Undeniably, Atonement is an excellent example of mature, intelligent filmmaking at its finest. Coupled with the fantastic and unique musical score(the sound of a typewriter as an 'instrument'), it's a transfixing combination of images and music. Keira Knightley further proves that she's one of the finest young actress working today, exhibiting a kind of elegance in speech and demeanor that is sorely lacking in other Hollywood actresses, particularly Americans. But it is James McAvoy that ultimately shines. It's funny how great actors & actresses now are found outside of America.
Another noteworthy scene is the 'tracking shot' at the beach. It's proof enough of the technical excellence of the film, and reason enough for Joe Wright to be nominated for Best Director.
However, the end result did not measure up to the technical bravura. And that is disappointing. I've never read the book it was based on(I rarely read any novels anyways), so maybe i have little right to judge the material. But a book is a book, a film is a film. I'll judge this for what it is, or how it is. The early 70% of the film is gold. It's entirely engrossing and emotionally wrenching. But sadly, it falls apart by the last act. I felt that the resolution was far less than satisfying, and missed the mark of the 'heartbreaking finale' it was probably going for. And yes, I do get the messages of 'the power of lies', 'the power of writing' and 'how do one atone for sins of the past'. But the resolution did not complement the events leading up to it. Simply put, it's just that I felt cheated by the end of it. It has left me wondering of the relevancy of an earlier scene, and I felt less than impressed by the manipulative method of that act.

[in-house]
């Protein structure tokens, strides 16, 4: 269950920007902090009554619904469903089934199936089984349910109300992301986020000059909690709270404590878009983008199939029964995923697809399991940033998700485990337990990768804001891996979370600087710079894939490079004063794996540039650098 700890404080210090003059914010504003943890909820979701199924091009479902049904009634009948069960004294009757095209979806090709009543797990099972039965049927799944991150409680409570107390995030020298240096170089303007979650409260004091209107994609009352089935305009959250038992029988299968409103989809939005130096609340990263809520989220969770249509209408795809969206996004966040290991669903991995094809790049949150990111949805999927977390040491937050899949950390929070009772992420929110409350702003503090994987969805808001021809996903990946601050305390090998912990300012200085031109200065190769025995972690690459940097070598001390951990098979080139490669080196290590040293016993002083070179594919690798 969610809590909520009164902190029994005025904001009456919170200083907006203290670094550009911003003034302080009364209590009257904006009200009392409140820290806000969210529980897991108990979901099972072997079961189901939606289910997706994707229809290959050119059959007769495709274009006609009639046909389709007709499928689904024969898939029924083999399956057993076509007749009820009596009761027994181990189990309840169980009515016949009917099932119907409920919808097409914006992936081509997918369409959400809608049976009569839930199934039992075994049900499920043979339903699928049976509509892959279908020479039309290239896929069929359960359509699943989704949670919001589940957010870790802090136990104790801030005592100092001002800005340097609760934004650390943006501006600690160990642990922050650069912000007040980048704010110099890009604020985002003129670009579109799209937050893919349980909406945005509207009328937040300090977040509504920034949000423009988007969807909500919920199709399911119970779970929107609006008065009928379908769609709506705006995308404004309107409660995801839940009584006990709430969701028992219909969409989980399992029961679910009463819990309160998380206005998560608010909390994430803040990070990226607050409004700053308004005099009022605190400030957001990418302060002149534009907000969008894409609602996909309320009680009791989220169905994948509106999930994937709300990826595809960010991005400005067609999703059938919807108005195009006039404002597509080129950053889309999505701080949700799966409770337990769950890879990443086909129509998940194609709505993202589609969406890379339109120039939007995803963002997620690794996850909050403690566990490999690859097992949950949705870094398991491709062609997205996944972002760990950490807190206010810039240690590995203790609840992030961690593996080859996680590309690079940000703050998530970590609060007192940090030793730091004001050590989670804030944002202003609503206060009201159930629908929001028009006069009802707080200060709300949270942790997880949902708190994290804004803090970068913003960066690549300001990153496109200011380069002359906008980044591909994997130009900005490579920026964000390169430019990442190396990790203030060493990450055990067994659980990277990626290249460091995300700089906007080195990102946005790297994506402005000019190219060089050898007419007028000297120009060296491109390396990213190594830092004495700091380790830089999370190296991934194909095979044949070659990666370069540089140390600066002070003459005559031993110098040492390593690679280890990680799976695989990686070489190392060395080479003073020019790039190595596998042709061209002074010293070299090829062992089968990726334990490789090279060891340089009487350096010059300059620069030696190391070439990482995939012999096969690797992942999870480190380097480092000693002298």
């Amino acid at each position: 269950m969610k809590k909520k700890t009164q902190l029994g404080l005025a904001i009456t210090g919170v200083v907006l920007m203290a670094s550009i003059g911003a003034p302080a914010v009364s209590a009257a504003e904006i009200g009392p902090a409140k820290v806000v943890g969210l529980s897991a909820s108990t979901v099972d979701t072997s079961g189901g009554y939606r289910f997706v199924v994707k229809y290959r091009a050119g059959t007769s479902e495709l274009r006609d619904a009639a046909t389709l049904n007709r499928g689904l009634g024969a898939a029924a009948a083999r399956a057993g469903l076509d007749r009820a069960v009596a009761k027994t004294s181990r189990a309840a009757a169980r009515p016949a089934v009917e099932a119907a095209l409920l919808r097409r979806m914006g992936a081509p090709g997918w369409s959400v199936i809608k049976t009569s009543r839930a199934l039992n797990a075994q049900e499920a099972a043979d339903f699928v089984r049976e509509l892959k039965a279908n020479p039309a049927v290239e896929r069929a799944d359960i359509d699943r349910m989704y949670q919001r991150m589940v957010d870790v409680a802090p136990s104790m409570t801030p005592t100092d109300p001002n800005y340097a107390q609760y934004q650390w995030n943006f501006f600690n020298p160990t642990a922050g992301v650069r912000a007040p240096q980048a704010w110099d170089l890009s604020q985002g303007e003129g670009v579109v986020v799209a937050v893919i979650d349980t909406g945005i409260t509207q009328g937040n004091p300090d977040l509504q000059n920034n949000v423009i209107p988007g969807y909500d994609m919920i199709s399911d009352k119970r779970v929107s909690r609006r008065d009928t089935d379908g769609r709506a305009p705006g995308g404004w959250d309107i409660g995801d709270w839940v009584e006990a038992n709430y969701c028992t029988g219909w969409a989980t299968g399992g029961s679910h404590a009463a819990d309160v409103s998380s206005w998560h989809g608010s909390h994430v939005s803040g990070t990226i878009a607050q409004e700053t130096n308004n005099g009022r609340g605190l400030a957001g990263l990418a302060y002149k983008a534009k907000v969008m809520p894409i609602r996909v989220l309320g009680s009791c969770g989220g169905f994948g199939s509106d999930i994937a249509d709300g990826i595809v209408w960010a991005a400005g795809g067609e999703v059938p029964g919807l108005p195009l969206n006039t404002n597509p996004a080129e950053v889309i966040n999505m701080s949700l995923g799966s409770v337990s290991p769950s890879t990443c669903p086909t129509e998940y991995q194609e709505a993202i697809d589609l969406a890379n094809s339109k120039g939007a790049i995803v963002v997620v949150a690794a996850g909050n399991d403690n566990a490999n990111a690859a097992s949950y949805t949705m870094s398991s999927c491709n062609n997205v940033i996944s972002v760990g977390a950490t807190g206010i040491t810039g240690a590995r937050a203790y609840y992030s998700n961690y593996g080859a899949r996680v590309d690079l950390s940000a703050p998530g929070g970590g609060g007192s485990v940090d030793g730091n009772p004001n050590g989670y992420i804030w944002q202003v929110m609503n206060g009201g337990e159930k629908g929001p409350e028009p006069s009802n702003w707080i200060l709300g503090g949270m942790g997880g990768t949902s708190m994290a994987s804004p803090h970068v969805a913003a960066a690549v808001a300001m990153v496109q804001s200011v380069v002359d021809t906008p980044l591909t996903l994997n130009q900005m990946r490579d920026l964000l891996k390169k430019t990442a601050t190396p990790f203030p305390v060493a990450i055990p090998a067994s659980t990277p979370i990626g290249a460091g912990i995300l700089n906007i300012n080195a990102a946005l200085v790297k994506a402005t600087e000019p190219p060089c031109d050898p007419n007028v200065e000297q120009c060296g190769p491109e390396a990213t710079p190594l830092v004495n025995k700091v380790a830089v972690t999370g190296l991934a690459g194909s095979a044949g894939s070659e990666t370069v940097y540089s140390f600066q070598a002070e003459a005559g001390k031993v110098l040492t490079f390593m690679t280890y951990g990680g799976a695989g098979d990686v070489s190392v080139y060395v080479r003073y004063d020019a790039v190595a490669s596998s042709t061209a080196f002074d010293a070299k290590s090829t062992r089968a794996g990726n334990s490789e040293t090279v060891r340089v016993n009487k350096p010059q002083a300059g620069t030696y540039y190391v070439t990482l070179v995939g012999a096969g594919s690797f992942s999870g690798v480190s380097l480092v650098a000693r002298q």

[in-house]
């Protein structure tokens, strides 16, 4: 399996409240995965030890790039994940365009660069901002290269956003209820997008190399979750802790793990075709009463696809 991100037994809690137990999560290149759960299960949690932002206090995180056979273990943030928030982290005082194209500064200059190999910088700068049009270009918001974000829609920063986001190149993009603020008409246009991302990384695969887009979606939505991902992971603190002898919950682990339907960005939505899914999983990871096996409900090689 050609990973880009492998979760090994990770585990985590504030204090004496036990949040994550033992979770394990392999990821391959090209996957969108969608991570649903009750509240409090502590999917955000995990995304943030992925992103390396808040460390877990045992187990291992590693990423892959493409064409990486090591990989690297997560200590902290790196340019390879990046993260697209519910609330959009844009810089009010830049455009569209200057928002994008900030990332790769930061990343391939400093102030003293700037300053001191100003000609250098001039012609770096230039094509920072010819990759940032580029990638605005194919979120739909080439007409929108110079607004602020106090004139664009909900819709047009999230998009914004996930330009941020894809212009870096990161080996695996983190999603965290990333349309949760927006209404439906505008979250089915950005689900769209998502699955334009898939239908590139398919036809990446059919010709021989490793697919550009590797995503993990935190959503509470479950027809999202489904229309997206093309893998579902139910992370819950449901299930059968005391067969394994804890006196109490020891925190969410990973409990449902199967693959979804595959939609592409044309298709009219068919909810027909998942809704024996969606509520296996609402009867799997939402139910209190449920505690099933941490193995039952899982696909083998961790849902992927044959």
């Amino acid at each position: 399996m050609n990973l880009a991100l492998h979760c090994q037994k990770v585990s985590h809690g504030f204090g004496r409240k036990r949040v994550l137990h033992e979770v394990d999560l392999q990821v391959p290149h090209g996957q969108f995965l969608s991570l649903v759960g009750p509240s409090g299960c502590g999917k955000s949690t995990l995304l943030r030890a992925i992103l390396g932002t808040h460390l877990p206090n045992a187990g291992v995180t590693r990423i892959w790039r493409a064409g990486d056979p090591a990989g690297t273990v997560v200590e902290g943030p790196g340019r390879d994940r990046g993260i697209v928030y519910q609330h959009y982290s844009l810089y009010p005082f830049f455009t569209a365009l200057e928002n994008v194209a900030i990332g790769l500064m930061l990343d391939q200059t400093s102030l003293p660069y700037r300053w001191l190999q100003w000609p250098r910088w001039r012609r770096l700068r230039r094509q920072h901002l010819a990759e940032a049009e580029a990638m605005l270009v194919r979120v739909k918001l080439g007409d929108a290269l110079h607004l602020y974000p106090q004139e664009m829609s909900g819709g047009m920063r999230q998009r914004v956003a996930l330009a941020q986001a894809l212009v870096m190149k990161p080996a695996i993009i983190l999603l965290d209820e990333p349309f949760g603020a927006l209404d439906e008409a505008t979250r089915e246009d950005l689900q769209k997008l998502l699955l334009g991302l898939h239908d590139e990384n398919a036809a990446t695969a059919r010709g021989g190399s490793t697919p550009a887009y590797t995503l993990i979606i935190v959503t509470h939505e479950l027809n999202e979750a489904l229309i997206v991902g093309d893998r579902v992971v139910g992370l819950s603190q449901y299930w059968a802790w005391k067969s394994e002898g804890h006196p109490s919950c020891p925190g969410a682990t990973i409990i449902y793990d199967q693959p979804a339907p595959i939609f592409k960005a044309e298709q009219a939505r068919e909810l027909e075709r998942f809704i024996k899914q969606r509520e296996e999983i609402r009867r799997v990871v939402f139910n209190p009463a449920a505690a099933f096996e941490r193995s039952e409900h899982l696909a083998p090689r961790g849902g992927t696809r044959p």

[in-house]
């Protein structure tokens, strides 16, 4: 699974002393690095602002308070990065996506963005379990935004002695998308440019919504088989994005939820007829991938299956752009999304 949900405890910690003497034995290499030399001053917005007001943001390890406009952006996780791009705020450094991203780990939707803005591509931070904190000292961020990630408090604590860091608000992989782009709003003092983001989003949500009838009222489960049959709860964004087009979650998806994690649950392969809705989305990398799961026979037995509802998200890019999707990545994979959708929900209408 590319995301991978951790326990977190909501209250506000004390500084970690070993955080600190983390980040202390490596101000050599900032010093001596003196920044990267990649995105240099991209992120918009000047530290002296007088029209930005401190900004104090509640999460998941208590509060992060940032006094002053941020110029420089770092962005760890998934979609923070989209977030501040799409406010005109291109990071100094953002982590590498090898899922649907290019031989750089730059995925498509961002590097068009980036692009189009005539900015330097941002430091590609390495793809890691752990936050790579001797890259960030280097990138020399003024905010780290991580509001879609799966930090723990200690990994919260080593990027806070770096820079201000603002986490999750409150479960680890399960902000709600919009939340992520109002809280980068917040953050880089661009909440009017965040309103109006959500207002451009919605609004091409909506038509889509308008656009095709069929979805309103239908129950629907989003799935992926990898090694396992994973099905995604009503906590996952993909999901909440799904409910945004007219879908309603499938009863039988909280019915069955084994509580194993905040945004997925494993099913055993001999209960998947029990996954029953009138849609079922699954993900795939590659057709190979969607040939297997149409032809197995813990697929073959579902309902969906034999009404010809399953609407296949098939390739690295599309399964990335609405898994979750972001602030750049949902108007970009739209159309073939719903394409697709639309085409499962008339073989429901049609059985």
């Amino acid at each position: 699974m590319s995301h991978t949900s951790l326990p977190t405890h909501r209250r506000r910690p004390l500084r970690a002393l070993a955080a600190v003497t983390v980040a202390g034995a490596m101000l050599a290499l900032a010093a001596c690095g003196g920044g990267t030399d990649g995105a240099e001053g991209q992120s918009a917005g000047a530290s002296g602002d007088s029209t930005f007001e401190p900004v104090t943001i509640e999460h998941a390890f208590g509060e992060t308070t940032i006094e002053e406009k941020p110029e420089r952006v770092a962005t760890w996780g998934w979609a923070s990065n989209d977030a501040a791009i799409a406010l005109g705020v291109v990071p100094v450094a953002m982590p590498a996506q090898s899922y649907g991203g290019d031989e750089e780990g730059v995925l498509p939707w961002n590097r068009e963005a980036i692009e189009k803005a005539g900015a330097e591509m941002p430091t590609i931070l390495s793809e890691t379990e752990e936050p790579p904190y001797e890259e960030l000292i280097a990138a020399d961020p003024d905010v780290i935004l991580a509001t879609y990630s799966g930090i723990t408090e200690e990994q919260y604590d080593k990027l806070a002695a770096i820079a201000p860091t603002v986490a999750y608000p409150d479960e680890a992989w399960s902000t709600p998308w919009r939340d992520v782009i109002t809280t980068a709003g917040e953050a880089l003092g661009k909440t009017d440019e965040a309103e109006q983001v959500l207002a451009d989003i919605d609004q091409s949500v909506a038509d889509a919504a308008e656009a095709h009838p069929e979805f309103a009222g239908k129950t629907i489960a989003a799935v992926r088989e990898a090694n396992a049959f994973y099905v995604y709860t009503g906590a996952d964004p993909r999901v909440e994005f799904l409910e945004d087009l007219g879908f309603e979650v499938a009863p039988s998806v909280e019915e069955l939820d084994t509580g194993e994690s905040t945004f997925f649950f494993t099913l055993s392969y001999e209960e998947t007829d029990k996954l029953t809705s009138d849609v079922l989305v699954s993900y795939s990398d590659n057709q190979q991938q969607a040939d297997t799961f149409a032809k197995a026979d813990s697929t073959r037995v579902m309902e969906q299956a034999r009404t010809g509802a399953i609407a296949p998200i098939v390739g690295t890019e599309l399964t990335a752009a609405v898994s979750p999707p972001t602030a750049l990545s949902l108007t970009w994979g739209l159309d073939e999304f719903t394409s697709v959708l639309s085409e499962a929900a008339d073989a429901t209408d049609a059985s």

///Possibility of minor spoilers!////
Maybe by looking at it another way, it would make a little more sense. But it's kind of far-fetched and it would seem ambitious to a fault. This paragraph may look a bit 'messy'(I'm no writer anyway), but here goes. The finale is just like what Briony did to Robbie and Cecilia. A lie. A betrayal. Both another form of betrayal by Briony to them, and a betrayal to the viewer. It basically jumps out and drags us into the same predicament as the characters. Whether we, could handle that 'lie'. Further stresses the themes I mentioned above, particularly on 'the power of writing'. The film itself 'is' Briony: manipulative. In retrospect, it questions our early 'expectations' of the fate of the characters. We are very much like Briony, we really hoped that both of them could be together by the end;a happy ending. But if it was not meant to be, would a lie suffice? Would a lie be better, just so that it would be of comfort, like the dying soldier in the ward. Ultimately the film juggles imagination and reality in itself, and in our minds.
Atonement works best as a romance film. Keira Knightley's and James McAvoy's performances provide a believable love story. The cinematography, the setting, art direction, the music, and directing are all top-notch. It would be amongst the truly great films of this year, if one could only overlook the 'trippy' finale. To me however, that is one sin the film could not atone for.